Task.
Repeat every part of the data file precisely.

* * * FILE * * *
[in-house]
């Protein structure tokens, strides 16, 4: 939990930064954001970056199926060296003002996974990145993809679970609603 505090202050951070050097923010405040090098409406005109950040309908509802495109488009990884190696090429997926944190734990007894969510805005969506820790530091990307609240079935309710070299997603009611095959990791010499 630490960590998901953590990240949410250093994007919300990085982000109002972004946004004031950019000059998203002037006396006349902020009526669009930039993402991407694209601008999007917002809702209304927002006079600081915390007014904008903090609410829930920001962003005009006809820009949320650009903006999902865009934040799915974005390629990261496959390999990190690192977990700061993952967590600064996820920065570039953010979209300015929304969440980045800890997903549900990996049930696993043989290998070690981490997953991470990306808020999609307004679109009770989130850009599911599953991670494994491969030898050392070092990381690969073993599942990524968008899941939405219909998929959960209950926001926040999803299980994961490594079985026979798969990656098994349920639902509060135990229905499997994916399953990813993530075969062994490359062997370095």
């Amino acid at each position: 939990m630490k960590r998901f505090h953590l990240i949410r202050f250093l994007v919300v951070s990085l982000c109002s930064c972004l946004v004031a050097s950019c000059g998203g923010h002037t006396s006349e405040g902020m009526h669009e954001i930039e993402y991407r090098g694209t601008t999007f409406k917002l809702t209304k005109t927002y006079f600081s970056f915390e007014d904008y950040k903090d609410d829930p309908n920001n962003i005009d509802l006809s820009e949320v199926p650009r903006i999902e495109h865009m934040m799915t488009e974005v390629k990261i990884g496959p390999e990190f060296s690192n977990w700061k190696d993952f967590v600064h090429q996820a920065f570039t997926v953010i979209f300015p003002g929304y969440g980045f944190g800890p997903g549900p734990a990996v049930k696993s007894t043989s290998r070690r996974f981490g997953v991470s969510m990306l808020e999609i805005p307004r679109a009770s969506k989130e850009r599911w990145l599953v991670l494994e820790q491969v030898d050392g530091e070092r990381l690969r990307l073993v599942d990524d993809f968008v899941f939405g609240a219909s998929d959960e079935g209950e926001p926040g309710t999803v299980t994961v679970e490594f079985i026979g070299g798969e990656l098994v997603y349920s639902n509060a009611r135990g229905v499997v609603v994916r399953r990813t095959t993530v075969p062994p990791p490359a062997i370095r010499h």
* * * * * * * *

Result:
[in-house]
């Protein structure tokens, strides 16, 4: 939990930064954001970056199926060296003002996974990145993809679970609603 505090202050951070050097923010405040090098409406005109950040309908509802495109488009990884190696090429997926944190734990007894969510805005969506820790530091990307609240079935309710070299997603009611095959990791010499 630490960590998901953590990240949410250093994007919300990085982000109002972004946004004031950019000059998203002037006396006349902020009526669009930039993402991407694209601008999007917002809702209304927002006079600081915390007014904008903090609410829930920001962003005009006809820009949320650009903006999902865009934040799915974005390629990261496959390999990190690192977990700061993952967590600064996820920065570039953010979209300015929304969440980045800890997903549900990996049930696993043989290998070690981490997953991470990306808020999609307004679109009770989130850009599911599953991670494994491969030898050392070092990381690969073993599942990524968008899941939405219909998929959960209950926001926040999803299980994961490594079985026979798969990656098994349920639902509060135990229905499997994916399953990813993530075969062994490359062997370095």
């Amino acid at each position: 939990m630490k960590r998901f505090h953590l990240i949410r202050f250093l994007v919300v951070s990085l982000c109002s930064c972004l946004v004031a050097s950019c000059g998203g923010h002037t006396s006349e405040g902020m009526h669009e954001i930039e993402y991407r090098g694209t601008t999007f409406k917002l809702t209304k005109t927002y006079f600081s970056f915390e007014d904008y950040k903090d609410d829930p309908n920001n962003i005009d509802l006809s820009e949320v199926p650009r903006i999902e495109h865009m934040m799915t488009e974005v390629k990261i990884g496959p390999e990190f060296s690192n977990w700061k190696d993952f967590v600064h090429q996820a920065f570039t997926v953010i979209f300015p003002g929304y969440g980045f944190g800890p997903g549900p734990a990996v049930k696993s007894t043989s290998r070690r996974f981490g997953v991470s969510m990306l808020e999609i805005p307004r679109a009770s969506k989130e850009r599911w990145l599953v991670l494994e820790q491969v030898d050392g530091e070092r990381l690969r990307l073993v599942d990524d993809f968008v899941f939405g609240a219909s998929d959960e079935g209950e926001p926040g309710t999803v299980t994961v679970e490594f079985i026979g070299g798969e990656l098994v997603y349920s639902n509060a009611r135990g229905v499997v609603v994916r399953r990813t095959t993530v075969p062994p990791p490359a062997i370095r010499h």